Forced Migration and Human Capital: Evidence from Post-WWII Population Transfers
We exploit a unique historical setting to study the long-run effects of forced migration on investment in education. After World War II, the Polish borders were redrawn, resulting in large-scale migration. Poles were forced to move from the Kresy territories in the East (taken over by the USSR) and were resettled mostly to the newly acquired Western Territories, from which Germans were expelled. We combine historical censuses with newly collected survey data to show that, while there were no pre-WWII differences in education, Poles with a family history of forced migration are significantly more educated today. Descendants of forced migrants have on average one extra year of schooling, driven by a higher propensity to finish secondary or higher education. This result holds when we restrict ancestral locations to a subsample around the Kresy border and include fixed effects for the destination of migrants. Since Kresy migrants were of the same ethnicity and religion as other Poles, we bypass confounding factors of other cases of forced migration. We show that labor market competition with natives and selection of migrants are also unlikely to drive our results. Survey evidence suggests that forced migration led to a shift in preferences, away from material possessions and towards investment in a mobile asset – human capital. The effects persist over three generations.
We received excellent comments at Boston University, the Chicago Booth Miniconference on Economic History, the NBER Political Economy Meeting, the Conference on ‘Deep-Rooted Factors in Comparative Development’ at Brown University, the ‘Workshop in Political Economy and Economic Policy’ at QMU London, the Oxford-Warwick-LSE (OWL) Workshop, the ‘Culture, Institutions and Prosperity’ conference in Paris, the Barcelona GSE Summer Forum, the International Conference of Europeanists in Madrid, and seminars at Barcelona GSE, Bristol, Cambridge, Chicago Harris, DIW Berlin, EALE Lyon, EEA-ESEM, Frankfurt, Harvard, PSE, Simon Fraser, UC Berkeley, UC Davis, UPF, Stanford, and Warwick. We thank Samuel Bazzi, Luis Candelaria, and Giampaolo Lecce for insightful discussions, Ilona Kawalec from CBOS for outstanding collaboration, and Vladimir Avetian for excellent research assistance. Sascha O. Becker acknowledges financial support by the ESRC Centre for Competitive Advantage in the Global Economy (grant no. ES/L011719/1). Ekaterina Zhuravskaya thanks the European Research Council (ERC) for funding from the European Union’s Horizon 2020 Research and Innovation program (grant agreement No. 646662). The views expressed herein are those of the authors and do not necessarily reflect the views of the National Bureau of Economic Research.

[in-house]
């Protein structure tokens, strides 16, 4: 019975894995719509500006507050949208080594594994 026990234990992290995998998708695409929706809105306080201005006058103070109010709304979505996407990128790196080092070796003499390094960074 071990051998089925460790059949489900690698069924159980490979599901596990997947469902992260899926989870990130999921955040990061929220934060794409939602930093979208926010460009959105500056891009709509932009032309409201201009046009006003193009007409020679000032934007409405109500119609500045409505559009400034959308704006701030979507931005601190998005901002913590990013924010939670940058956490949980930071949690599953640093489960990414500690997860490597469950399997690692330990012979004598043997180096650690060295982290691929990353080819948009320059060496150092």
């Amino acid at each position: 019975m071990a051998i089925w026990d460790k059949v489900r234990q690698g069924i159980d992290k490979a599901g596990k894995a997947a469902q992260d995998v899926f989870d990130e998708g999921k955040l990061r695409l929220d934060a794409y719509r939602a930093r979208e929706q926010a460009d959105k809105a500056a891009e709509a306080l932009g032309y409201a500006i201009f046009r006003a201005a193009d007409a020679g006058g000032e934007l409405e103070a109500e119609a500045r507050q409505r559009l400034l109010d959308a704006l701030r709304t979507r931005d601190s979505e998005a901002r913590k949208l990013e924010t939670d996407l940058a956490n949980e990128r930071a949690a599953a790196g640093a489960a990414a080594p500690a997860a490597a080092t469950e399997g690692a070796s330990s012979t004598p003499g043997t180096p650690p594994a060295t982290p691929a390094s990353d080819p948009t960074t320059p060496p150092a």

- Among Poles, the descendants of post-WWII forced migrants today have higher average education and incomes than those whose ancestors...
Sascha O. Becker & Irena Grosfeld & Pauline Grosjean & Nico Voigtländer & Ekaterina Zhuravskaya, 2020. "Forced Migration and Human Capital: Evidence from Post-WWII Population Transfers," American Economic Review, vol 110(5), pages 1430-1463. citation courtesy of